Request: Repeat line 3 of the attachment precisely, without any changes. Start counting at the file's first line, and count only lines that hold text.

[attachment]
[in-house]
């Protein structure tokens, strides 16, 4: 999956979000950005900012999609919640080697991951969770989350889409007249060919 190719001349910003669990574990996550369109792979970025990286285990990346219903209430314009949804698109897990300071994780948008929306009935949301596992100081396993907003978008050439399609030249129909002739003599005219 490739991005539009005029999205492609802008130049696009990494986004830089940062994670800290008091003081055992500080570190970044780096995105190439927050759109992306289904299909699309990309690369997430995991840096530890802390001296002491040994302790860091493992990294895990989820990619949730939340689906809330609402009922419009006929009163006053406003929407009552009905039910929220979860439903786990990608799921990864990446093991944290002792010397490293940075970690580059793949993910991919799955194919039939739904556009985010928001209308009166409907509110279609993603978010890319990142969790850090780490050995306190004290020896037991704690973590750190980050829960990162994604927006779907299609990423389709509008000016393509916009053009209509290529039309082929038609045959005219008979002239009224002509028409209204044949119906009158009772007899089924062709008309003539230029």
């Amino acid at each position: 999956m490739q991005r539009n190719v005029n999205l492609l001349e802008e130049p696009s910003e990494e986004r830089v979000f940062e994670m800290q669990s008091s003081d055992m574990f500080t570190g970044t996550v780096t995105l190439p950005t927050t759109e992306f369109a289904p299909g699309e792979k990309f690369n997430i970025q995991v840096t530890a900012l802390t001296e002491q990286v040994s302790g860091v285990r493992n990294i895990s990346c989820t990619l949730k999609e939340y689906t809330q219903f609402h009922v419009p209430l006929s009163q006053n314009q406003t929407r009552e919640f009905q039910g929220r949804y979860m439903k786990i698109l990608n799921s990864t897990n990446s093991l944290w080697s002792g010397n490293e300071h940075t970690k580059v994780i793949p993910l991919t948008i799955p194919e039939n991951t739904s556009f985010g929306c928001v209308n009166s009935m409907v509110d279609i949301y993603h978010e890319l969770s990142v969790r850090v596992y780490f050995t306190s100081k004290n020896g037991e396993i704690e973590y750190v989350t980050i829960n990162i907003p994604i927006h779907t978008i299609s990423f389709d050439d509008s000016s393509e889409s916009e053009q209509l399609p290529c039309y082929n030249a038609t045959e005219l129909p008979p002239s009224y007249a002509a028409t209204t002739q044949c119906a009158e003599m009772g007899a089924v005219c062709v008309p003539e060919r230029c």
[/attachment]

């Amino acid at each position: 999956m490739q991005r539009n190719v005029n999205l492609l001349e802008e130049p696009s910003e990494e986004r830089v979000f940062e994670m800290q669990s008091s003081d055992m574990f500080t570190g970044t996550v780096t995105l190439p950005t927050t759109e992306f369109a289904p299909g699309e792979k990309f690369n997430i970025q995991v840096t530890a900012l802390t001296e002491q990286v040994s302790g860091v285990r493992n990294i895990s990346c989820t990619l949730k999609e939340y689906t809330q219903f609402h009922v419009p209430l006929s009163q006053n314009q406003t929407r009552e919640f009905q039910g929220r949804y979860m439903k786990i698109l990608n799921s990864t897990n990446s093991l944290w080697s002792g010397n490293e300071h940075t970690k580059v994780i793949p993910l991919t948008i799955p194919e039939n991951t739904s556009f985010g929306c928001v209308n009166s009935m409907v509110d279609i949301y993603h978010e890319l969770s990142v969790r850090v596992y780490f050995t306190s100081k004290n020896g037991e396993i704690e973590y750190v989350t980050i829960n990162i907003p994604i927006h779907t978008i299609s990423f389709d050439d509008s000016s393509e889409s916009e053009q209509l399609p290529c039309y082929n030249a038609t045959e005219l129909p008979p002239s009224y007249a002509a028409t209204t002739q044949c119906a009158e003599m009772g007899a089924v005219c062709v008309p003539e060919r230029c």